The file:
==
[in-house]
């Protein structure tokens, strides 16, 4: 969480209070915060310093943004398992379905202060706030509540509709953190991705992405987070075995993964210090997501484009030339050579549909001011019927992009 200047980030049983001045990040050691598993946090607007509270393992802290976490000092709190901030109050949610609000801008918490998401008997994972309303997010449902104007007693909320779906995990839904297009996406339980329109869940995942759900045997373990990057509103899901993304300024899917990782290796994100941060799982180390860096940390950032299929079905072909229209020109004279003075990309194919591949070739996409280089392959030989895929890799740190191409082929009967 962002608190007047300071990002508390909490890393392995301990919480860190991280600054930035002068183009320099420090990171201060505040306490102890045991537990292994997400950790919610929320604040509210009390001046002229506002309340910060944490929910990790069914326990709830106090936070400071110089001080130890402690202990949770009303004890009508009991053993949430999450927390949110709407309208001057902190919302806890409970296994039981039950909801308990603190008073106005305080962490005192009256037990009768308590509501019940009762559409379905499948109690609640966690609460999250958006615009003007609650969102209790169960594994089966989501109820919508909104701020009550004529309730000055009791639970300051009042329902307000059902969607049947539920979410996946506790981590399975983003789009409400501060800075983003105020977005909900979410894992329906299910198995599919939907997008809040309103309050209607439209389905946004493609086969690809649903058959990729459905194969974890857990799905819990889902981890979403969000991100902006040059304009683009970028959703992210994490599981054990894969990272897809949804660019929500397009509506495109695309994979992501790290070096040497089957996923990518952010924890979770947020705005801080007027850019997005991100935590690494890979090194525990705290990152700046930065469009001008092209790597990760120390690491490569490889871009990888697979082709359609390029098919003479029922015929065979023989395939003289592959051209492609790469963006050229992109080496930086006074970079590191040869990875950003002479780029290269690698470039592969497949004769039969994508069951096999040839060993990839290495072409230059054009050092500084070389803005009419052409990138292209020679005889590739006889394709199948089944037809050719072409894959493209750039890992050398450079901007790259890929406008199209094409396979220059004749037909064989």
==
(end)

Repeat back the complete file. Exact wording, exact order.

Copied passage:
[in-house]
């Protein structure tokens, strides 16, 4: 969480209070915060310093943004398992379905202060706030509540509709953190991705992405987070075995993964210090997501484009030339050579549909001011019927992009 200047980030049983001045990040050691598993946090607007509270393992802290976490000092709190901030109050949610609000801008918490998401008997994972309303997010449902104007007693909320779906995990839904297009996406339980329109869940995942759900045997373990990057509103899901993304300024899917990782290796994100941060799982180390860096940390950032299929079905072909229209020109004279003075990309194919591949070739996409280089392959030989895929890799740190191409082929009967 962002608190007047300071990002508390909490890393392995301990919480860190991280600054930035002068183009320099420090990171201060505040306490102890045991537990292994997400950790919610929320604040509210009390001046002229506002309340910060944490929910990790069914326990709830106090936070400071110089001080130890402690202990949770009303004890009508009991053993949430999450927390949110709407309208001057902190919302806890409970296994039981039950909801308990603190008073106005305080962490005192009256037990009768308590509501019940009762559409379905499948109690609640966690609460999250958006615009003007609650969102209790169960594994089966989501109820919508909104701020009550004529309730000055009791639970300051009042329902307000059902969607049947539920979410996946506790981590399975983003789009409400501060800075983003105020977005909900979410894992329906299910198995599919939907997008809040309103309050209607439209389905946004493609086969690809649903058959990729459905194969974890857990799905819990889902981890979403969000991100902006040059304009683009970028959703992210994490599981054990894969990272897809949804660019929500397009509506495109695309994979992501790290070096040497089957996923990518952010924890979770947020705005801080007027850019997005991100935590690494890979090194525990705290990152700046930065469009001008092209790597990760120390690491490569490889871009990888697979082709359609390029098919003479029922015929065979023989395939003289592959051209492609790469963006050229992109080496930086006074970079590191040869990875950003002479780029290269690698470039592969497949004769039969994508069951096999040839060993990839290495072409230059054009050092500084070389803005009419052409990138292209020679005889590739006889394709199948089944037809050719072409894959493209750039890992050398450079901007790259890929406008199209094409396979220059004749037909064989």